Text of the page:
RPT-US Senate leaders clear path for immigration bill
WASHINGTON, May 11 (Reuters) Republican and Democratic Senate leaders agreed today on a plan to revive a bill that would give millions of illegal immigrants a chance to earn US citizenship.
The sweeping immigration overhaul, which has triggered rallies by millions of immigrants and their supporters across the country, is expected to be considered by the Senate next week.
Despite the agreement between Senate Majority Leader Bill Frist and Democratic Leader Harry Reid of Nevada, the outcome of the legislation remains in doubt. It faces opposition from some Republicans who say it gives amnesty to people who broke US laws.
Frist said opponents now will be allowed to offer ''a considerable number of amendments'' to the bill. In return, Democrats won an assurance that the bill's backers will have a input in eventual negotiations with the US House of Representatives.
The House passed a tough border security bill that would further criminalize illegal presence in the United States and the two bills will have to be merged.
The House bill, which would make illegal presence a felony instead of a civil offense, has drawn huge protests around the country from Hispanic groups and their supporters.
Frist said he wants the Senate to finish work on the bill by the end of the month when Congress takes a week-long break for the Memorial Day holiday.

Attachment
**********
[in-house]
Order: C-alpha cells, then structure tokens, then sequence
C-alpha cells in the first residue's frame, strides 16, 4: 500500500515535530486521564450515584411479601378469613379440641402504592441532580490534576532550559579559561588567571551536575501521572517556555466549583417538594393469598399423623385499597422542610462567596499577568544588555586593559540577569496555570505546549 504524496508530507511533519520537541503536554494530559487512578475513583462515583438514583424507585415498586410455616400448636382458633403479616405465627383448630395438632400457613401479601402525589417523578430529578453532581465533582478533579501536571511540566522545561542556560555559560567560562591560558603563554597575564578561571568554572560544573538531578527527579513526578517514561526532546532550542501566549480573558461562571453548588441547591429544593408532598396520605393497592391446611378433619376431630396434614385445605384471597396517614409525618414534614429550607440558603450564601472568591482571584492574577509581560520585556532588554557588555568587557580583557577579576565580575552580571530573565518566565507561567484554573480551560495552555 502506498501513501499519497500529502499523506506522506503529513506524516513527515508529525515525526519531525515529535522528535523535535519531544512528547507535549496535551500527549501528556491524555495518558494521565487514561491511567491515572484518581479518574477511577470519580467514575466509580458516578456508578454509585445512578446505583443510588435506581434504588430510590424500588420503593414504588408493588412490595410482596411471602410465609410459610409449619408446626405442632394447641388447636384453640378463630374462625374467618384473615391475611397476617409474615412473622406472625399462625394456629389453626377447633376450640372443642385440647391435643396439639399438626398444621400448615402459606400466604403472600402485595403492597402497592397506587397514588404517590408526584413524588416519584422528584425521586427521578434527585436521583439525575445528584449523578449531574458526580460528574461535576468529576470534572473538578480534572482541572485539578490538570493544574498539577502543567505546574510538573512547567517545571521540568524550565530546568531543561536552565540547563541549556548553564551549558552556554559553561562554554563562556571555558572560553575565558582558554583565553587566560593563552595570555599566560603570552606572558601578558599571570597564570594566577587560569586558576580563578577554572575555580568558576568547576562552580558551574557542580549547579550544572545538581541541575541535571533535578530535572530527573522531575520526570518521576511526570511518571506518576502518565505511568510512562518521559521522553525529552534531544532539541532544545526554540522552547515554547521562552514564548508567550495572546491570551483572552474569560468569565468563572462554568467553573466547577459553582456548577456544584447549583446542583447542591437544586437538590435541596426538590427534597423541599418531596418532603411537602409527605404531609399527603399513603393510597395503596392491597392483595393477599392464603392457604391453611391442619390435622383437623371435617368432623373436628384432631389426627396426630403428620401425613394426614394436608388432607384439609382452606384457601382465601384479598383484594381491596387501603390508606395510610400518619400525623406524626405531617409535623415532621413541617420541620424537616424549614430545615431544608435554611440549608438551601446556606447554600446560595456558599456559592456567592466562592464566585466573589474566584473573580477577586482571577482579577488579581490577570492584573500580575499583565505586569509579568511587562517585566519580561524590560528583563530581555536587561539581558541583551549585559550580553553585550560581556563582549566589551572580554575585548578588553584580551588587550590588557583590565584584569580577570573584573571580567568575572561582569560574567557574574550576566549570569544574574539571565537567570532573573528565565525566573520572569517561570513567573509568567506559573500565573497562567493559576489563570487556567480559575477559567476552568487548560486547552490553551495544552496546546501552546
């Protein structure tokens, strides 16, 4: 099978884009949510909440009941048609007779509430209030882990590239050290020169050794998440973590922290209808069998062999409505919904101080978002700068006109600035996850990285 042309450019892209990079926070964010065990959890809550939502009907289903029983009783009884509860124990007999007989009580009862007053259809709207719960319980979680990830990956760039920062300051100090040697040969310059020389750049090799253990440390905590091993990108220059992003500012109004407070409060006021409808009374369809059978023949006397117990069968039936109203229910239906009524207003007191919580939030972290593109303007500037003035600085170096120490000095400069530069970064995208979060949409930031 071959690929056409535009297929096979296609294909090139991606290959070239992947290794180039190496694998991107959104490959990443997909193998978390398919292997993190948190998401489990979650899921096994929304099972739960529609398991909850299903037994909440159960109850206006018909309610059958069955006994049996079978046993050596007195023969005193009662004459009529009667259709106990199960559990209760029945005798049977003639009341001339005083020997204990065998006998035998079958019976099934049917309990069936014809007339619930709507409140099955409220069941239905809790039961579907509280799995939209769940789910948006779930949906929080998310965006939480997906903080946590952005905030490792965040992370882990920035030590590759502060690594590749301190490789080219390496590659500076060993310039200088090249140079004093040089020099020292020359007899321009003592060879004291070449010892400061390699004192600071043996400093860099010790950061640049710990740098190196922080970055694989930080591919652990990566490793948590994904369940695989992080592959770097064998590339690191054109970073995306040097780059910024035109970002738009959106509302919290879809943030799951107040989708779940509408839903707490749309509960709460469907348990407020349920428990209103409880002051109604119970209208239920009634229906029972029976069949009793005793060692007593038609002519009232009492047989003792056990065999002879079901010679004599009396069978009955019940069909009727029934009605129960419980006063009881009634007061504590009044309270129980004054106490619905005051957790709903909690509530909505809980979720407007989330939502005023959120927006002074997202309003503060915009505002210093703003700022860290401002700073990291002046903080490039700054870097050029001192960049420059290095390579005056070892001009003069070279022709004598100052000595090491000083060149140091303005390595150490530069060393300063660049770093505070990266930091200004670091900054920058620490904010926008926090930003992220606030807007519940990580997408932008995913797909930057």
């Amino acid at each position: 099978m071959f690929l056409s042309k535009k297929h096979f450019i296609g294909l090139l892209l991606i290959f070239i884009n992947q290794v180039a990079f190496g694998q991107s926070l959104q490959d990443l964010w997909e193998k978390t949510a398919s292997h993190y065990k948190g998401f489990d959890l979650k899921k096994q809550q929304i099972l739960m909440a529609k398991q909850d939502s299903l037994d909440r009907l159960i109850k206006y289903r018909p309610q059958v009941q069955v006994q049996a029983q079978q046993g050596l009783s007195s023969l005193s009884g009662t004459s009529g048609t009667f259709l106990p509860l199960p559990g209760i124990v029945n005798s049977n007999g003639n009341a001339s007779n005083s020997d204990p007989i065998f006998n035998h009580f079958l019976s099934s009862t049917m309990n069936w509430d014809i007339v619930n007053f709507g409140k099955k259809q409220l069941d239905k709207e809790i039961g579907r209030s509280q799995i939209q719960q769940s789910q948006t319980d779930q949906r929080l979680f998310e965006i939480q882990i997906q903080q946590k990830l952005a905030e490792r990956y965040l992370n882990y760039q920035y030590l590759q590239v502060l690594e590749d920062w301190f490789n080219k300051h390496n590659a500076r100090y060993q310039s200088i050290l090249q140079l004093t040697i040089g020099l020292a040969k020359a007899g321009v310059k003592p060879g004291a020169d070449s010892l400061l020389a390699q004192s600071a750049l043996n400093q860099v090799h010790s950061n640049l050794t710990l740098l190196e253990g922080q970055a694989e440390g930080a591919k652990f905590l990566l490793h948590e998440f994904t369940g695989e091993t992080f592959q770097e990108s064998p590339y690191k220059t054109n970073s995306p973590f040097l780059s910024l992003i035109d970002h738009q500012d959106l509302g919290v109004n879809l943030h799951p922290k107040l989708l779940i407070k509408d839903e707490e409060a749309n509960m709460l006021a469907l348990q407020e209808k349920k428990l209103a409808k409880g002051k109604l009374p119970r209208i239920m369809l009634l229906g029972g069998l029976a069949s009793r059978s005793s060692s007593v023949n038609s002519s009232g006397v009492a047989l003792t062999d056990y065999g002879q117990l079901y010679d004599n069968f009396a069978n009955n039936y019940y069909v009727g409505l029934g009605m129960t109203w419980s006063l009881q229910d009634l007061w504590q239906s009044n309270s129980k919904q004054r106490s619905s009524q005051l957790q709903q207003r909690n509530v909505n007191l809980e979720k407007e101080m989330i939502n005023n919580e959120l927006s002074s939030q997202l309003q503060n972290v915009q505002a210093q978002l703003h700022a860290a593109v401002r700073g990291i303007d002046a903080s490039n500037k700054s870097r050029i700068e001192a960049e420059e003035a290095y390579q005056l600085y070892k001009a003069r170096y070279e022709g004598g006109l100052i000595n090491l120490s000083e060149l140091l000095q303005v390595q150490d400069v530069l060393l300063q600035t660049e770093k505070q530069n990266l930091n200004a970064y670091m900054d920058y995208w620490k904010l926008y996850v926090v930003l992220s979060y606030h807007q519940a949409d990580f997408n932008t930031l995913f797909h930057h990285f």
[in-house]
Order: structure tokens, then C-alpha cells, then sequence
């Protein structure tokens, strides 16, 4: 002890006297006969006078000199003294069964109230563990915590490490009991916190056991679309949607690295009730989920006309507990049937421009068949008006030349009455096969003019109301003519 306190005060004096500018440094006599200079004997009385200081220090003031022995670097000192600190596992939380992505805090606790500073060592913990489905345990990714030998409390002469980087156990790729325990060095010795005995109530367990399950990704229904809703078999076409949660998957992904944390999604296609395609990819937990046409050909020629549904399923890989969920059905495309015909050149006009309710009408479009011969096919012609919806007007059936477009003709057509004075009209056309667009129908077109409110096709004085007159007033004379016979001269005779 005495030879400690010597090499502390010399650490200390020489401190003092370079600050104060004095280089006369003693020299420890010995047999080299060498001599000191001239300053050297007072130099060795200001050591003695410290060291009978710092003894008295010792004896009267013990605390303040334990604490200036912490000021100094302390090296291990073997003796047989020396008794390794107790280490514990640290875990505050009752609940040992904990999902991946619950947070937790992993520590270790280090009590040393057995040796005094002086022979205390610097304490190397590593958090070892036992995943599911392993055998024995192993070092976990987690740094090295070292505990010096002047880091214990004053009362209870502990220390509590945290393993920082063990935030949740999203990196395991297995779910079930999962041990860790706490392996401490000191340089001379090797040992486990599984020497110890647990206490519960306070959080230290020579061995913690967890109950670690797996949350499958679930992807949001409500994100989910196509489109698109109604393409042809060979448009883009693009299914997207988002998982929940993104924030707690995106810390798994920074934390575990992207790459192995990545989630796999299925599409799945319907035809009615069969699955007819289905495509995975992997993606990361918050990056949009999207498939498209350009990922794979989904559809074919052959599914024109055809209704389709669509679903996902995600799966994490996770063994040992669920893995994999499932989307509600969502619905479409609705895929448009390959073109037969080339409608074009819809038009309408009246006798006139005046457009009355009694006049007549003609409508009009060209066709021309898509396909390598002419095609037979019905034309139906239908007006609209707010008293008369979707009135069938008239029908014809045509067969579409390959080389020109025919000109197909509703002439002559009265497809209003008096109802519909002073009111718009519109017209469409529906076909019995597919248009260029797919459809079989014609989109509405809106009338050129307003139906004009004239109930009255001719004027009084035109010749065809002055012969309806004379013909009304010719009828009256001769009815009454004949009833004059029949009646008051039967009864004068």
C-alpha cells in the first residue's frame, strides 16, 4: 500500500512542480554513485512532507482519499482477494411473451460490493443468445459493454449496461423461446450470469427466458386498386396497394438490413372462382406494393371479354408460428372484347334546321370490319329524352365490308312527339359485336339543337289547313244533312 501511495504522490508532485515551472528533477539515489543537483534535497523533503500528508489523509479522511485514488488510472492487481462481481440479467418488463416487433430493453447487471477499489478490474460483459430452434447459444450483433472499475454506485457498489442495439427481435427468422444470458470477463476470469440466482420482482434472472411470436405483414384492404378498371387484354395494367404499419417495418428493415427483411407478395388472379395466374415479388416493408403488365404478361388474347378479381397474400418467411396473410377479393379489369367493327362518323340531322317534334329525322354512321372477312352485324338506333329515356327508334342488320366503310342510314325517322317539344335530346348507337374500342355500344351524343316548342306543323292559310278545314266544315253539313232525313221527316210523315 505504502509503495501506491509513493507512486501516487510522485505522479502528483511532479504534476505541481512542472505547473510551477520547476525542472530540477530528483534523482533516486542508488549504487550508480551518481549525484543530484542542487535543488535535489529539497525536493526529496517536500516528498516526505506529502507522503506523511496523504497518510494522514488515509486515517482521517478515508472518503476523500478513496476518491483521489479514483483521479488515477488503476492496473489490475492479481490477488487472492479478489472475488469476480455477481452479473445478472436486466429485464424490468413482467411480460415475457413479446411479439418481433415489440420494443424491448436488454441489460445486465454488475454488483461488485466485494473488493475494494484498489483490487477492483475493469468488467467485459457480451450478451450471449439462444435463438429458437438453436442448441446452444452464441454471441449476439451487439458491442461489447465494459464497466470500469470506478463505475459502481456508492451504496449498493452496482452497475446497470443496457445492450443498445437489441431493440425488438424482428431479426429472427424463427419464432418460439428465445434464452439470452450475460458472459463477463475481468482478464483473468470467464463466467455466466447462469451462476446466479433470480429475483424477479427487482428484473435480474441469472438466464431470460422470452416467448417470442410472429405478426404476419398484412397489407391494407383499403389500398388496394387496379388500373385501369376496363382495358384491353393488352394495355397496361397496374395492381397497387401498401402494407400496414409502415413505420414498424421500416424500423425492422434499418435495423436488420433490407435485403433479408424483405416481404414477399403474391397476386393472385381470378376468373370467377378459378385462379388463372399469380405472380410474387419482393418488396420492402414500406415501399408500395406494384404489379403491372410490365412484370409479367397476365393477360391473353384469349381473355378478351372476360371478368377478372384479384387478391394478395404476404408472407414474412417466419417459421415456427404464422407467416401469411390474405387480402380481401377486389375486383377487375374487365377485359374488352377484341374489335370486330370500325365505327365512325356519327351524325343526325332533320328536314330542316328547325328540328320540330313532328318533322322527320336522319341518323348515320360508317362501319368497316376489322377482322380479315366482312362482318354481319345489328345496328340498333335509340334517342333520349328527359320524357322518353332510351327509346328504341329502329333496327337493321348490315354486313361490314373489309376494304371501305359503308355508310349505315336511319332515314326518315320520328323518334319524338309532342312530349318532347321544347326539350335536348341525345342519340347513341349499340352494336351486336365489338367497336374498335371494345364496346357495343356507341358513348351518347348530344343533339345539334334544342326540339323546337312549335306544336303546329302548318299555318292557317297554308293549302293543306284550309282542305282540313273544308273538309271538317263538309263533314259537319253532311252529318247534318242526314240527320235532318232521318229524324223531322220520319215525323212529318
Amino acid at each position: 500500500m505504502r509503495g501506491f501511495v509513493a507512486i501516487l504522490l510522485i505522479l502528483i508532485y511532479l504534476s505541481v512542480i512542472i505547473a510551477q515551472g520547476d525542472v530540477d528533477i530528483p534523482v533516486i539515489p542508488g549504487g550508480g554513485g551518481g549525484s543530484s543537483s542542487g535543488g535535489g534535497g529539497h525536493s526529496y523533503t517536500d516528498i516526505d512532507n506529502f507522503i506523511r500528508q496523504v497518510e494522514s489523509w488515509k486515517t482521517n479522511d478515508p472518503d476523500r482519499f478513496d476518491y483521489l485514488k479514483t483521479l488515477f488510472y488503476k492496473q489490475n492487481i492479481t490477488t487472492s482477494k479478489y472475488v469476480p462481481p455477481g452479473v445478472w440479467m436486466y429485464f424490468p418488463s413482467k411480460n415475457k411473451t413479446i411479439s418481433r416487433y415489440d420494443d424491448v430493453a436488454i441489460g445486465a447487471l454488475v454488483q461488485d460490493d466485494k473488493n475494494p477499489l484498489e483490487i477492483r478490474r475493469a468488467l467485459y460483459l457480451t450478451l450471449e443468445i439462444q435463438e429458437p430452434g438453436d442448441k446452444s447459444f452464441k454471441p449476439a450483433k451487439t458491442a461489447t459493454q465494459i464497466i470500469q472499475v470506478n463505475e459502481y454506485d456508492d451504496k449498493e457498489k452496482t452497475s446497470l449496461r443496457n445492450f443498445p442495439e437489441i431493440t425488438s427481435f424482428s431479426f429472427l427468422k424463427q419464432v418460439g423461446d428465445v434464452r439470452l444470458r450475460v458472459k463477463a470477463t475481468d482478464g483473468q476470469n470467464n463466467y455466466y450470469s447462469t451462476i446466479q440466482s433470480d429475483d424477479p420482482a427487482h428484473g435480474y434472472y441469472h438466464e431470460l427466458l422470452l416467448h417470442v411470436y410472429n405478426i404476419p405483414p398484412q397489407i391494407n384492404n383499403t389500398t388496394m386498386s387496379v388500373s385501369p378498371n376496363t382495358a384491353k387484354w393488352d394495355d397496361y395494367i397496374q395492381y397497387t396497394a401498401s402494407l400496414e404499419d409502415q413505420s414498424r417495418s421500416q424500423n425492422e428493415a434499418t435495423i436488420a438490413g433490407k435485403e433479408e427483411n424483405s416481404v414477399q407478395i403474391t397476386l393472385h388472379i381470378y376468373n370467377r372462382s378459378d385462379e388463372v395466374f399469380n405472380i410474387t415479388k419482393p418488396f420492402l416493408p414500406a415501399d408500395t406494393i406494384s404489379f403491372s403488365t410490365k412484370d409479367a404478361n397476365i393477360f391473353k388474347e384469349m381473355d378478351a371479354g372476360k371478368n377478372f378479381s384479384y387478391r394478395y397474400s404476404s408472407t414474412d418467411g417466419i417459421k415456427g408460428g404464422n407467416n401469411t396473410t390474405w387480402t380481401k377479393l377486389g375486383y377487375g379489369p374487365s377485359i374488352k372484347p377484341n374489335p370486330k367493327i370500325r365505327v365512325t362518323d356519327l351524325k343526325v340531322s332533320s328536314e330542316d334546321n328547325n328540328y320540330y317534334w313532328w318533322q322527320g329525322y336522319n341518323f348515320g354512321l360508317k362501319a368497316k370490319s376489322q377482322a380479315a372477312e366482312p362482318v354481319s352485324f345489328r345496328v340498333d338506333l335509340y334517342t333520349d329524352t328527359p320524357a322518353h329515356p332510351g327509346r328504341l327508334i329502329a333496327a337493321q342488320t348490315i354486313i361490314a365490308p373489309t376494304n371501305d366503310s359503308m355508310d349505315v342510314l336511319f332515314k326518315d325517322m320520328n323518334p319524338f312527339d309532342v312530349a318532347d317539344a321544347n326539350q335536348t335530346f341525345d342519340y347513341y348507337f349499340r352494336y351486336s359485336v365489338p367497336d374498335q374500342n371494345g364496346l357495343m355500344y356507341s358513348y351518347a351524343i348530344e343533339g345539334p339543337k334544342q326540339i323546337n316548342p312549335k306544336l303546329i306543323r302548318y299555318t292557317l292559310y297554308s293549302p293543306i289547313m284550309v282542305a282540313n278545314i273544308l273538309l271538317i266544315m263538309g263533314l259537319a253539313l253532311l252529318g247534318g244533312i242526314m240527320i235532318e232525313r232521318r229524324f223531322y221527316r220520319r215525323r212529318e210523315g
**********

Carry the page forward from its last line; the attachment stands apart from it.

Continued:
The legislation stalled just before Congress' Easter break last month when Democrats, worried that Republican opponents would try to gut the bill, blocked consideration of amendments and sought to limit their number. Even though some of those amendments now will go forward, backers feel they have the votes to defeat them.
Sen. Edward Kennedy, a Massachusetts Democrat who has been pushing for the bipartisan immigration overhaul, said he was optimistic the Senate would pass the bill, which also includes a guest worker program backed by President George W. Bush.
''Today's agreement is a major step forward in our fight for tough but fair immigration reform,'' Kennedy said.
The Senate bill includes border security and enforcement measures, but also addresses the estimated 11 million to 12 million illegal immigrants living in the United States. Millions would be given a chance to earn citizenship. The bill also includes a temporary worker program backed by President George W. Bush.
REUTERS CH PM2352